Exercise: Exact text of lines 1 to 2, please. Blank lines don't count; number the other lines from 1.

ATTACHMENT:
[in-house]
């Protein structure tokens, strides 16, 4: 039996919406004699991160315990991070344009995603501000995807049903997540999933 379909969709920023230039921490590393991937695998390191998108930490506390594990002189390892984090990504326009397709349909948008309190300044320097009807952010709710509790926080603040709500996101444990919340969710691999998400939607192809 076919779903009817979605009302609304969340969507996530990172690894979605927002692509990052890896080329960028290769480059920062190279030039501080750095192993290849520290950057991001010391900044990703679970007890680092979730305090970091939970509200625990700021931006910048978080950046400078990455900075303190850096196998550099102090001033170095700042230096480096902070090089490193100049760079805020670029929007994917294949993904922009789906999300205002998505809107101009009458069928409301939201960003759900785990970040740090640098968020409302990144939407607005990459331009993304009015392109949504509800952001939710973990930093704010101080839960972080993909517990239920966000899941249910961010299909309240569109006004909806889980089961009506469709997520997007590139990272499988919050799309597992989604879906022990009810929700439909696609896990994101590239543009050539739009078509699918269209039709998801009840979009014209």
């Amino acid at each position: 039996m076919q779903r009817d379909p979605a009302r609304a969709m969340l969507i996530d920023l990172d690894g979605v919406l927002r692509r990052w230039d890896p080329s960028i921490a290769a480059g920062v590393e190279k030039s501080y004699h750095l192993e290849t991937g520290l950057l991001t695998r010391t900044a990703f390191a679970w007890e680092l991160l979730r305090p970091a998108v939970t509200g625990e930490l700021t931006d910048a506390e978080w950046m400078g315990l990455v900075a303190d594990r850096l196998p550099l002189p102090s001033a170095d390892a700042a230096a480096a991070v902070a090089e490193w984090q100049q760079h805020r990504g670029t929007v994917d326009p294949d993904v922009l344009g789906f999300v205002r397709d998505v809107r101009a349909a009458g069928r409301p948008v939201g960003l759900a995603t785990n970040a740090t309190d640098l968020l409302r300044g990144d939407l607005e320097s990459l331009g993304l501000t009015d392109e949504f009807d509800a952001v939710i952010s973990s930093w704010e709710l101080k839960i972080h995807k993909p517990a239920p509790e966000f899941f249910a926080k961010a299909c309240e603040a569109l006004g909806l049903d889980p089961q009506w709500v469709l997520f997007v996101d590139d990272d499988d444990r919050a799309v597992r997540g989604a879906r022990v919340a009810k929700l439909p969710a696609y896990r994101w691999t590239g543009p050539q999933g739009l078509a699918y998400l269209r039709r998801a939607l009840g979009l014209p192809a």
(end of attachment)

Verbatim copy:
[in-house]
């Protein structure tokens, strides 16, 4: 039996919406004699991160315990991070344009995603501000995807049903997540999933 379909969709920023230039921490590393991937695998390191998108930490506390594990002189390892984090990504326009397709349909948008309190300044320097009807952010709710509790926080603040709500996101444990919340969710691999998400939607192809 076919779903009817979605009302609304969340969507996530990172690894979605927002692509990052890896080329960028290769480059920062190279030039501080750095192993290849520290950057991001010391900044990703679970007890680092979730305090970091939970509200625990700021931006910048978080950046400078990455900075303190850096196998550099102090001033170095700042230096480096902070090089490193100049760079805020670029929007994917294949993904922009789906999300205002998505809107101009009458069928409301939201960003759900785990970040740090640098968020409302990144939407607005990459331009993304009015392109949504509800952001939710973990930093704010101080839960972080993909517990239920966000899941249910961010299909309240569109006004909806889980089961009506469709997520997007590139990272499988919050799309597992989604879906022990009810929700439909696609896990994101590239543009050539739009078509699918269209039709998801009840979009014209």